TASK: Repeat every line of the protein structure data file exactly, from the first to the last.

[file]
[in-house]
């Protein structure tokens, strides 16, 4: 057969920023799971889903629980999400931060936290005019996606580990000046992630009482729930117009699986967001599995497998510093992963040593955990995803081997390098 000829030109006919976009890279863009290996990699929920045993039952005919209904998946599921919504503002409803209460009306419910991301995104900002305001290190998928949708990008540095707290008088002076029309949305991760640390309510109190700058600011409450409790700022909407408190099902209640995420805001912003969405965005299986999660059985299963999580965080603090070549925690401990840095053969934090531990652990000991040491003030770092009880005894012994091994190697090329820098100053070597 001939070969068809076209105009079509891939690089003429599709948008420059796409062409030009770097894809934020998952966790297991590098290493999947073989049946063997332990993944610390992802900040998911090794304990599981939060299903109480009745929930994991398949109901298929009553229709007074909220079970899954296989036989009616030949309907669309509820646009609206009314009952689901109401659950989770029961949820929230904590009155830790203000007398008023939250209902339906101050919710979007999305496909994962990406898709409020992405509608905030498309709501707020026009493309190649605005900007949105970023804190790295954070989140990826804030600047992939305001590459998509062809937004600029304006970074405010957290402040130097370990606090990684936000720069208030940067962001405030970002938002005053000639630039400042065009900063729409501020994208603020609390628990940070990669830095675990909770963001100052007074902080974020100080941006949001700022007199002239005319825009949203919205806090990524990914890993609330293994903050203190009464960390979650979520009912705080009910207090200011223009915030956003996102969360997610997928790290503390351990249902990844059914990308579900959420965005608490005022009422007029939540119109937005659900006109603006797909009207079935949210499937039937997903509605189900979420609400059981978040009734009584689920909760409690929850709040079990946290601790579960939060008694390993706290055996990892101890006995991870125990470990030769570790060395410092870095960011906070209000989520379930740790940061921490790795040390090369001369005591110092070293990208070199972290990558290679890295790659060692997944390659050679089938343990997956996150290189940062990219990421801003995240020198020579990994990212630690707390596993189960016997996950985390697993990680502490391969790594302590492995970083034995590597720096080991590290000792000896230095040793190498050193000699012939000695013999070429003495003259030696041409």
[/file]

[in-house]
């Protein structure tokens, strides 16, 4: 057969920023799971889903629980999400931060936290005019996606580990000046992630009482729930117009699986967001599995497998510093992963040593955990995803081997390098 000829030109006919976009890279863009290996990699929920045993039952005919209904998946599921919504503002409803209460009306419910991301995104900002305001290190998928949708990008540095707290008088002076029309949305991760640390309510109190700058600011409450409790700022909407408190099902209640995420805001912003969405965005299986999660059985299963999580965080603090070549925690401990840095053969934090531990652990000991040491003030770092009880005894012994091994190697090329820098100053070597 001939070969068809076209105009079509891939690089003429599709948008420059796409062409030009770097894809934020998952966790297991590098290493999947073989049946063997332990993944610390992802900040998911090794304990599981939060299903109480009745929930994991398949109901298929009553229709007074909220079970899954296989036989009616030949309907669309509820646009609206009314009952689901109401659950989770029961949820929230904590009155830790203000007398008023939250209902339906101050919710979007999305496909994962990406898709409020992405509608905030498309709501707020026009493309190649605005900007949105970023804190790295954070989140990826804030600047992939305001590459998509062809937004600029304006970074405010957290402040130097370990606090990684936000720069208030940067962001405030970002938002005053000639630039400042065009900063729409501020994208603020609390628990940070990669830095675990909770963001100052007074902080974020100080941006949001700022007199002239005319825009949203919205806090990524990914890993609330293994903050203190009464960390979650979520009912705080009910207090200011223009915030956003996102969360997610997928790290503390351990249902990844059914990308579900959420965005608490005022009422007029939540119109937005659900006109603006797909009207079935949210499937039937997903509605189900979420609400059981978040009734009584689920909760409690929850709040079990946290601790579960939060008694390993706290055996990892101890006995991870125990470990030769570790060395410092870095960011906070209000989520379930740790940061921490790795040390090369001369005591110092070293990208070199972290990558290679890295790659060692997944390659050679089938343990997956996150290189940062990219990421801003995240020198020579990994990212630690707390596993189960016997996950985390697993990680502490391969790594302590492995970083034995590597720096080991590290000792000896230095040793190498050193000699012939000695013999070429003495003259030696041409």